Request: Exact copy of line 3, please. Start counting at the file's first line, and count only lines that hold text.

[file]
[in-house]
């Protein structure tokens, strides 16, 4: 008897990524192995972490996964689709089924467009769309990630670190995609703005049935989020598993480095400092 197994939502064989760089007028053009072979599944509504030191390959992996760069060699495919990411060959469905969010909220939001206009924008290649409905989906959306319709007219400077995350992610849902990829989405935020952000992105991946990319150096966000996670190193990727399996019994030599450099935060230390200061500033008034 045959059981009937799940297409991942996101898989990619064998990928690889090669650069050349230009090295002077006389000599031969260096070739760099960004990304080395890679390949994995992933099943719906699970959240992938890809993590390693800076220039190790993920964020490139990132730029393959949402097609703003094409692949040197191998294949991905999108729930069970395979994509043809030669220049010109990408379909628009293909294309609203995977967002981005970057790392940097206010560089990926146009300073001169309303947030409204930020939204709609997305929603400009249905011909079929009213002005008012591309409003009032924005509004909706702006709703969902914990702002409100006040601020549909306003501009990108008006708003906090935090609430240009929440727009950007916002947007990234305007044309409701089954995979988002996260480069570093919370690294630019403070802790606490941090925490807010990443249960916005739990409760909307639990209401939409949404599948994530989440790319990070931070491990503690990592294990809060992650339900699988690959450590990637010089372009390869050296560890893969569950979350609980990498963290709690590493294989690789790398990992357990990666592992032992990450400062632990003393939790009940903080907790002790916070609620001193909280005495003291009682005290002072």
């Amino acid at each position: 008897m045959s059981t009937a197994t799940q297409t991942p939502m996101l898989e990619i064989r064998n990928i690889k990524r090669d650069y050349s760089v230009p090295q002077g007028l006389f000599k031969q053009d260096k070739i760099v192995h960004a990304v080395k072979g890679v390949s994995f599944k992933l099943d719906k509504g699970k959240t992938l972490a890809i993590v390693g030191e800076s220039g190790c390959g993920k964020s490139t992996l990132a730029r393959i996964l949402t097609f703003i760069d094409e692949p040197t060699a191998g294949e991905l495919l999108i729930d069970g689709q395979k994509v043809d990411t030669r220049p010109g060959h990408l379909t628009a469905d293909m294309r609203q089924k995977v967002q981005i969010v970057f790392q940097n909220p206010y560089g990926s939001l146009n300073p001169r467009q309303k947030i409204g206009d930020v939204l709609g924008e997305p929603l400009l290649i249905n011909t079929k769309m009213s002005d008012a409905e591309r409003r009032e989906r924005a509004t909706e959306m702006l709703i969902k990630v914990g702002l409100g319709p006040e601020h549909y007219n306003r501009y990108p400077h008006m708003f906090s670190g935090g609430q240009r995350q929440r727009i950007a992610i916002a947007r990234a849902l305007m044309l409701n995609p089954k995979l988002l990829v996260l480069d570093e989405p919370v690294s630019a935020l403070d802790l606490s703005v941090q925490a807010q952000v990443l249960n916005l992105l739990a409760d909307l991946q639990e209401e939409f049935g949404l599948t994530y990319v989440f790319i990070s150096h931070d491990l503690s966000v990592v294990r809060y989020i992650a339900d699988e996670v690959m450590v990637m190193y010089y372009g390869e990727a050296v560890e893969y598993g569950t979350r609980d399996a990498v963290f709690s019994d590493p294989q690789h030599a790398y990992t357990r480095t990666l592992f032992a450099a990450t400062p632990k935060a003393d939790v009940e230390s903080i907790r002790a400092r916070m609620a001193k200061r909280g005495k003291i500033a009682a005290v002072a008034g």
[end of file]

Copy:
């Amino acid at each position: 008897m045959s059981t009937a197994t799940q297409t991942p939502m996101l898989e990619i064989r064998n990928i690889k990524r090669d650069y050349s760089v230009p090295q002077g007028l006389f000599k031969q053009d260096k070739i760099v192995h960004a990304v080395k072979g890679v390949s994995f599944k992933l099943d719906k509504g699970k959240t992938l972490a890809i993590v390693g030191e800076s220039g190790c390959g993920k964020s490139t992996l990132a730029r393959i996964l949402t097609f703003i760069d094409e692949p040197t060699a191998g294949e991905l495919l999108i729930d069970g689709q395979k994509v043809d990411t030669r220049p010109g060959h990408l379909t628009a469905d293909m294309r609203q089924k995977v967002q981005i969010v970057f790392q940097n909220p206010y560089g990926s939001l146009n300073p001169r467009q309303k947030i409204g206009d930020v939204l709609g924008e997305p929603l400009l290649i249905n011909t079929k769309m009213s002005d008012a409905e591309r409003r009032e989906r924005a509004t909706e959306m702006l709703i969902k990630v914990g702002l409100g319709p006040e601020h549909y007219n306003r501009y990108p400077h008006m708003f906090s670190g935090g609430q240009r995350q929440r727009i950007a992610i916002a947007r990234a849902l305007m044309l409701n995609p089954k995979l988002l990829v996260l480069d570093e989405p919370v690294s630019a935020l403070d802790l606490s703005v941090q925490a807010q952000v990443l249960n916005l992105l739990a409760d909307l991946q639990e209401e939409f049935g949404l599948t994530y990319v989440f790319i990070s150096h931070d491990l503690s966000v990592v294990r809060y989020i992650a339900d699988e996670v690959m450590v990637m190193y010089y372009g390869e990727a050296v560890e893969y598993g569950t979350r609980d399996a990498v963290f709690s019994d590493p294989q690789h030599a790398y990992t357990r480095t990666l592992f032992a450099a990450t400062p632990k935060a003393d939790v009940e230390s903080i907790r002790a400092r916070m609620a001193k200061r909280g005495k003291i500033a009682a005290v002072a008034g």